7. Impact on Sustainability
Remote work supports a variety of sustainability initiatives, from economic growth and reduced inequalities, to sustainable cities, climate change, and responsible consumption.
One of the fastest, cheapest ways for employers and employees to reduce their carbon footprint and to affect climate change is by reducing commuter travel. In fact, the world is already seeing markedly reduced pollution, congestion, and traffic during the pandemic response, and being able to experience the results firsthand may be a driver of remote work for everyone involved.
8. A Customizable Office
Being able to create a comfortable home office is an excellent benefit of remote work. Whether you simply want a more ergonomic chair, or you have health issues that lead to needing specialized office equipment, you can set up your home office and make it whatever you want.
9. Increased Productivity and Performance
FlexJobs’ annual survey in 2019 found that 65% of professionals think they would be more productive working remotely than in a traditional office, with 49% saying they go to their home or home office when they really need to buckle down and get work done.
Working from home usually leads to fewer interruptions, less office politics, a quieter noise level, and fewer — or more efficient — meetings. Add in the lack of a commute, remote workers typically have more time and fewer distractions, which leads to increased productivity — a huge benefit of working from home for both employees and employers alike.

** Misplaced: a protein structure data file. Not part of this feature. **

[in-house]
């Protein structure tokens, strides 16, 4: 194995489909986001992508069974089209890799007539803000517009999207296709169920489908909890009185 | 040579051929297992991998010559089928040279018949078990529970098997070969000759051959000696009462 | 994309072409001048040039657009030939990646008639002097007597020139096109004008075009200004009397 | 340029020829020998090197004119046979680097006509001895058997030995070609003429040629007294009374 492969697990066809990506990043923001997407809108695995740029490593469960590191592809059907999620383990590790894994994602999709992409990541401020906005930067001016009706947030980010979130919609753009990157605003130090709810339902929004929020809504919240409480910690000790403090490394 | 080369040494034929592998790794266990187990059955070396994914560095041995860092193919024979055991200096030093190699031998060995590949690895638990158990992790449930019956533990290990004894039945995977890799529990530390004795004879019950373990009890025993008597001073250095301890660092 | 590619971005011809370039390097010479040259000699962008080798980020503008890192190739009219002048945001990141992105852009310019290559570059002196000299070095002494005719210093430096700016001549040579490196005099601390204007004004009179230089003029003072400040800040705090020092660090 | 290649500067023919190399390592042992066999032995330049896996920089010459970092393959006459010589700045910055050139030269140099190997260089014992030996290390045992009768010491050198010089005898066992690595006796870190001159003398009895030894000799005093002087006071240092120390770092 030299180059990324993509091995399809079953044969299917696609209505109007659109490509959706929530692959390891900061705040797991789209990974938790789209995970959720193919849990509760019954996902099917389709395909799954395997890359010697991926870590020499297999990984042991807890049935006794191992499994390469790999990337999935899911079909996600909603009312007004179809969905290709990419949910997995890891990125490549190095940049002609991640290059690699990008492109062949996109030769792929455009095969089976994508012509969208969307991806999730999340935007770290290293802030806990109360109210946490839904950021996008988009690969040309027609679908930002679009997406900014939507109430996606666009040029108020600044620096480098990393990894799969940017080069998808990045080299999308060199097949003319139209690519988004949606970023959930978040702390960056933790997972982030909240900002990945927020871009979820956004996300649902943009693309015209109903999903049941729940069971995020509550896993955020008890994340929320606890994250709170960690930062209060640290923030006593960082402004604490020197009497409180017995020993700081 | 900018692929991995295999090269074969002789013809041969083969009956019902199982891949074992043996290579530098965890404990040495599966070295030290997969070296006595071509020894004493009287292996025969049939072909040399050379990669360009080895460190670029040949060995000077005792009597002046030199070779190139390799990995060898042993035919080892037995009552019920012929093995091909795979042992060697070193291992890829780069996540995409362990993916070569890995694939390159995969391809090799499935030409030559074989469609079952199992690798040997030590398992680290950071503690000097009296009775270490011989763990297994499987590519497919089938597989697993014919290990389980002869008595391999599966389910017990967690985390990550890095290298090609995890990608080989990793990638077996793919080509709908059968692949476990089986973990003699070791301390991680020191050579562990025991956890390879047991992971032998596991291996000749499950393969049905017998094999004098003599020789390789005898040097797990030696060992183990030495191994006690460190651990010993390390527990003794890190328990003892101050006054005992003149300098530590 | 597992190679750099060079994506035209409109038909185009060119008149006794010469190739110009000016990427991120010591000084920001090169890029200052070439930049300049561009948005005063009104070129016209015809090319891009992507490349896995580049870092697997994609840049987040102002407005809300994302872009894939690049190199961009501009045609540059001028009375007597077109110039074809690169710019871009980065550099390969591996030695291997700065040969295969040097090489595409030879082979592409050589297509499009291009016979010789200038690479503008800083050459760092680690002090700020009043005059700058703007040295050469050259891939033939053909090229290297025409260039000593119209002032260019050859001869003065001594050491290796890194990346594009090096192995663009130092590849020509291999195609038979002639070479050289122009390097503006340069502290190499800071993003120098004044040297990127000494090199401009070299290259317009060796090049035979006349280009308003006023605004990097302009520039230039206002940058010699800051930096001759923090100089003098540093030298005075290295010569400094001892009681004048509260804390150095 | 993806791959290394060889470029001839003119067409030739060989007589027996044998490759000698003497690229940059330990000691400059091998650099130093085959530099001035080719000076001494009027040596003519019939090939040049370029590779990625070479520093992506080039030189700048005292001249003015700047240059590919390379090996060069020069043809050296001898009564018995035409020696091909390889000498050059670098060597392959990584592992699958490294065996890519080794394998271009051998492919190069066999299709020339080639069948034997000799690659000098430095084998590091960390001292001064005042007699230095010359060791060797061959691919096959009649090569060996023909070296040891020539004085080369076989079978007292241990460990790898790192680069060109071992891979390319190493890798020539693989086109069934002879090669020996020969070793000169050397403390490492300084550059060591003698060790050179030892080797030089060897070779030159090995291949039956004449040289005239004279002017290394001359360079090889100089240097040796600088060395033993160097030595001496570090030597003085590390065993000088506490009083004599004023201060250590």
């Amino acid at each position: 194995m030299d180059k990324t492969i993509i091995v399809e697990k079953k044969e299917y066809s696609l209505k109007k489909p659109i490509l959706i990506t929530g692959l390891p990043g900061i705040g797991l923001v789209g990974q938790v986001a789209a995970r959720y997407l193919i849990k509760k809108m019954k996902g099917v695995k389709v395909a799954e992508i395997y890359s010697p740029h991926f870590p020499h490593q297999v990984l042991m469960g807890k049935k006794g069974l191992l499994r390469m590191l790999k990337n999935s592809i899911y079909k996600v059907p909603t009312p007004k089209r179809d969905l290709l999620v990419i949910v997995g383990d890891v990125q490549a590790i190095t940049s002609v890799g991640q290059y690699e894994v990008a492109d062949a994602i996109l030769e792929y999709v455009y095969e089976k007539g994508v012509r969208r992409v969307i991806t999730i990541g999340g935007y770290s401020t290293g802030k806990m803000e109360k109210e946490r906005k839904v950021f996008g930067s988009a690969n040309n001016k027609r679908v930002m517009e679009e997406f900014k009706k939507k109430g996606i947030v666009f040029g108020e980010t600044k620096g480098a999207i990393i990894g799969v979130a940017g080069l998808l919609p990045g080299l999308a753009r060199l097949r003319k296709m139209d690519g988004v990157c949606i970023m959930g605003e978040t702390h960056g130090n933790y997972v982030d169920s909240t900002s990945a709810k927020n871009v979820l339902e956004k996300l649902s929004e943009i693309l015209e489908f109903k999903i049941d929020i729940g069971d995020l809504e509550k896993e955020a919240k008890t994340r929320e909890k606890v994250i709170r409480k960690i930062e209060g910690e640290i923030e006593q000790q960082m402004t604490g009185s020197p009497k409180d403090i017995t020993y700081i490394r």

When done right, remote work allows employees and companies to focus on what really matters — performance. Unfortunately, the office environment can create “false positives” that can lead to bias and favoritism. After all, coming in early and leaving late may “look” like more work, but actual performance is a much better indicator of productivity.
Gallup reported that 60% of U.S. workers who have been working from home during the pandemic would prefer to work remotely as much as possible in the future.
10. A Happier, Healthier Work Life
Remote, flexible workers tend to be happier and more loyal employees, in part because working from home has been shown to lower stress, provide more time for hobbies and interests, and improve personal relationships, among other things.
In addition to personal health and well-being, coworker and manager relationships can be more positive without the distractions and politics that come along with an in-office job. A reported 72% of employers say remote work has a high impact on employee retention — plainly put, employees are sticking with their employer when they have remote work options.
Working from home can also lead to better health in a variety of ways: more time for physical activity, the ability to eat healthier, the ability to recover from illness or surgery at home, less exposure to illnesses, ease of caring for a health issue or disability, and the option to create a comfortable and ergonomic workspace.
Though the pandemic may have been the catalyst for remote work for many millions of employees around the world, it’s far from the only reason to work from home. Indeed, the benefits of working working from home impact so many things on a global scale that it’s sure to become the best path forward.